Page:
Ten Ice Dance couples competed at Skate Canada in Laval, and five of them train together in the Montreal Ice Dance school: Madison Hubbell/Zachary Donohue (USA), Marie-Jade Lauriault/Romain Le Gac (FRA), Olivia Smart/Adrian Diaz (ESP), Shiyue Wang/Xinyu Liu (CHN) and Carolane Soucisse/Shane Firus (CAN). And that’s just a part of the dance school that was founded by two-time World silver medalists Patrice Lauzon and Marie-France Dubreuil in 2010. Currently there are 18 dance teams from nine countries training in the school – 14 senior teams, three juniors and one novice couple. The most prominent teams right now are three-time World Champions Gabriella Papadakis/Guillaume Cizeron of France and World silver medalists Hubbell/Donohue. The 2018 Olympic Champions Tessa Virtue/Scott Moir (CAN) also trained in the Montreal school.
“The school has gone through a lot of growth since the Olympics, teams leaving and teams coming. It definitely feels like a fresh start for everyone,” Hubbell said.
“I think that happens any time you have so much success, the top group all going to the same school, everyone is drawn to that, but as we’ve really tried to get across to people, it’s not so much a school as it’s a family,” Donohue added. “The coaches really don’t allow anything outside of respect and diligence and in the way you’re training and compose yourself. It’s a professional atmosphere built on trust and respect and I think because of that, there isn’t a competitive rivalry. Of course, everyone wants to beat everybody else and you want to be the best. We’re not spending 100 000s of dollars to do the sport to just show up and smile. Of course, everyone is there trying the hardest, working their best and they always want to win. But because of that and because of the respect, we encourage each other. The energy in the rink is always about getting further. It’s very motivating to me to be around that energy. Everyone there has someone that’s personally motivating them as well as a whole team behind them supporting them. I think that’s one of the things why this team works so well,” he continued.
Marie-Jade Lauriault/Romain Le Gac (FRA) 2018©International Skating Union (ISU)
The dancers thrive on that energy and they enjoy competing together like they did at Skate Canada. “It’s really cool, because we’re all doing the same thing like in training and we feel at home. It’s a team that encourages each other a lot. It’s nice in competition, especially when everyone has skated well and is happy with what they’ve done,” Marie-Jade Lauriault pointed out. “Marie-France and Patrice who have founded and built the school, have created a family climate. Yes, we’re a team, but we are more like a family. It’s nice to have everyone around in competition, to eat together. I don’t think there are any disadvantages, it is just that we’re many couples on the ice,” she explained.
Her partner and husband agreed: “Even though we’re focused on ourselves, we’re watching everyone developing and we inspire each other. It think it is important to have a big team.”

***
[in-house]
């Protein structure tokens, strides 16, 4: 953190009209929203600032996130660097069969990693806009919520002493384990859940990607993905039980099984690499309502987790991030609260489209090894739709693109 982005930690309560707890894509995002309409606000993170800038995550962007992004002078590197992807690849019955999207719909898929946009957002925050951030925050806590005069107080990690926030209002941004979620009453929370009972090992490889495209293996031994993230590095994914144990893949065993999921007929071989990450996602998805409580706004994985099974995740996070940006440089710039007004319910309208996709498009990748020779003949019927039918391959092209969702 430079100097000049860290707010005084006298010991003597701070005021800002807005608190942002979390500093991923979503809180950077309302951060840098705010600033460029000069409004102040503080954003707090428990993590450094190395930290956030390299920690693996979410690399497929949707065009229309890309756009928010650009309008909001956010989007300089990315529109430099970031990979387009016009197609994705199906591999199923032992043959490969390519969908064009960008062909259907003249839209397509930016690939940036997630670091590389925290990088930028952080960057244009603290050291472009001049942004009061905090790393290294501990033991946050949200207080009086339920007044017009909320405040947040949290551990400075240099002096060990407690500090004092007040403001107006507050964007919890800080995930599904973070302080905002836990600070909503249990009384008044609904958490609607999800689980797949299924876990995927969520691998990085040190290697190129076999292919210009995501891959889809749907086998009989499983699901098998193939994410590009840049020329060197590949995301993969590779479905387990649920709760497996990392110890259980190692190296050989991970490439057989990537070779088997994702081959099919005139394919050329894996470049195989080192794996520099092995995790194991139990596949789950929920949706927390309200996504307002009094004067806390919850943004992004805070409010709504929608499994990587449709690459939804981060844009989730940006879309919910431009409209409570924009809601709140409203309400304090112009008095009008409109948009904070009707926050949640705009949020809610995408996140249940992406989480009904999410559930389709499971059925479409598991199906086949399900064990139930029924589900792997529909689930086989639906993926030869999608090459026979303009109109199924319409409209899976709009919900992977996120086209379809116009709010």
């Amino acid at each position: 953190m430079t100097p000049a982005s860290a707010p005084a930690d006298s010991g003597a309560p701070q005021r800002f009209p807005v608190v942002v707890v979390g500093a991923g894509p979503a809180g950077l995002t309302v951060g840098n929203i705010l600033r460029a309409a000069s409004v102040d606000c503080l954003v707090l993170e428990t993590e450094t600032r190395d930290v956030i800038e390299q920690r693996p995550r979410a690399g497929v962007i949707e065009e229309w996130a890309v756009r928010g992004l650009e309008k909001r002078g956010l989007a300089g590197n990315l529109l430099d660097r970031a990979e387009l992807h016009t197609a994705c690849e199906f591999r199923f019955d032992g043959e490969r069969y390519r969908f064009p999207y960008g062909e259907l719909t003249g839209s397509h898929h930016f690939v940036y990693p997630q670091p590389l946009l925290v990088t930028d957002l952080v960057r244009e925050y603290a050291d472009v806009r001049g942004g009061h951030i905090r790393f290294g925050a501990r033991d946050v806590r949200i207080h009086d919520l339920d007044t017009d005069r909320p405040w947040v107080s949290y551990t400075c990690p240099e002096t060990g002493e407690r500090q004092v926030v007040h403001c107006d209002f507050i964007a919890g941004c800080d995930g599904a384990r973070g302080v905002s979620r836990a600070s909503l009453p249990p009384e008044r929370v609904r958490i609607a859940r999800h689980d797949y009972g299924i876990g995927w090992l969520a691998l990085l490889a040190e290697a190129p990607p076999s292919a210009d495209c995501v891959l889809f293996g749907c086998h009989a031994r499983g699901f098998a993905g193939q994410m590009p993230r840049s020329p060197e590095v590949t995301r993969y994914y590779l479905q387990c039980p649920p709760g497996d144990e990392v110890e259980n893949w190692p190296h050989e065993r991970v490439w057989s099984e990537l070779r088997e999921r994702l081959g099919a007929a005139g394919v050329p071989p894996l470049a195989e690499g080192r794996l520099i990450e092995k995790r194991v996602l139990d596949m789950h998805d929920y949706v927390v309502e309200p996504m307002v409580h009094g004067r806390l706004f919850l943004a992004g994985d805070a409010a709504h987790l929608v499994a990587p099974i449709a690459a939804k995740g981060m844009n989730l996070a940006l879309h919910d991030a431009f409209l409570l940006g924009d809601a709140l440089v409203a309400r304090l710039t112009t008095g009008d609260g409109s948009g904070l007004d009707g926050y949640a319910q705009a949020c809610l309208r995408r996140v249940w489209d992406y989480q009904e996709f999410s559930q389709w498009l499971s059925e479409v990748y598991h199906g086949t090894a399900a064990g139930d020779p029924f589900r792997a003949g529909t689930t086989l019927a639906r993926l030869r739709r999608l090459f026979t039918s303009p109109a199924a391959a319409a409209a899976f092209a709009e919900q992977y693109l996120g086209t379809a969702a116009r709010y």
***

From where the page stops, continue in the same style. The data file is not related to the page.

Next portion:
The school is based in a rink in Montreal with two ice surfaces and sometimes they use a rink in Laval as well. Ten coaches are working with the skaters - six on-ice coaches plus a ballroom teacher, a contemporary dance teacher, a theater coach and dance teacher.
Shiyue Wang/Xinyu Liu (CHN) 2018©International Skating Union (ISU)
“The atmosphere is very good. In training we’re all learning from each other and we’re supporting each other. There are a lot of coaches, so there is no problem with not getting enough attention,” Shiyue Wang noted.
“Training with all those guys is just really motivating and pushing us every day even more. We’re all really good friends. We’re all hanging out together outside the rink, so there is no animosity,” Carolane Soucisse said.
“We’re good athletes we understand, that sometimes you can skate better, something it’s the opposite, but at the end of the day we can go out for dinner. There is no bad feeling with any team on the ice or in the lockers,” Adrian Diaz confirmed.
Olivia Smart/Adrian Diaz (ESP) 2018©International Skating Union (ISU)
The dancers can only think of advantages when asked about their training situation. “The learning Lauriault process, the observation, to compare with other teams, it makes you push yourself and learn things you maybe wouldn’t realize. Like, I always used to train alone, with no other teams, and I prefer when there are more teams on the ice,” Diaz said. “The only time when we get kind of competitive is when we’re joking around. But there’s no bad blood there,” his partner Olivia Smart added.
Patrice Dubreuil with Tessa Virtue and Scott Moir (CAN) and Marie-France Dubreuil_2018©Jean Catuffe Getty Images
Coach Lauzon also sees the advantage in the big number of teams. “For them (the advantage is) to be able to train with their competitors every day. Actually, they don’t feel too much competitors, it feels like a big family. We have very strict rules to keep the positive energy at the rink and the champions’ attitude. If people argue on the ice or have a bad energy, they have to leave,” he shared. “Everybody pushes each other. Training is hard. Ice dancers spend a lot of time on the ice, have many run-throughs. When you have your closest competitors there, they encourage you, they are applauding when you do something nice and when you have a bad day, they’re helping you through. It helps a lot and everybody gets better. That’s what I like the most about my job, even more than being at the Olympics or Worlds – is watching them every day at the training center, pushing each other and encouraging each other, seeing them passing their limits.”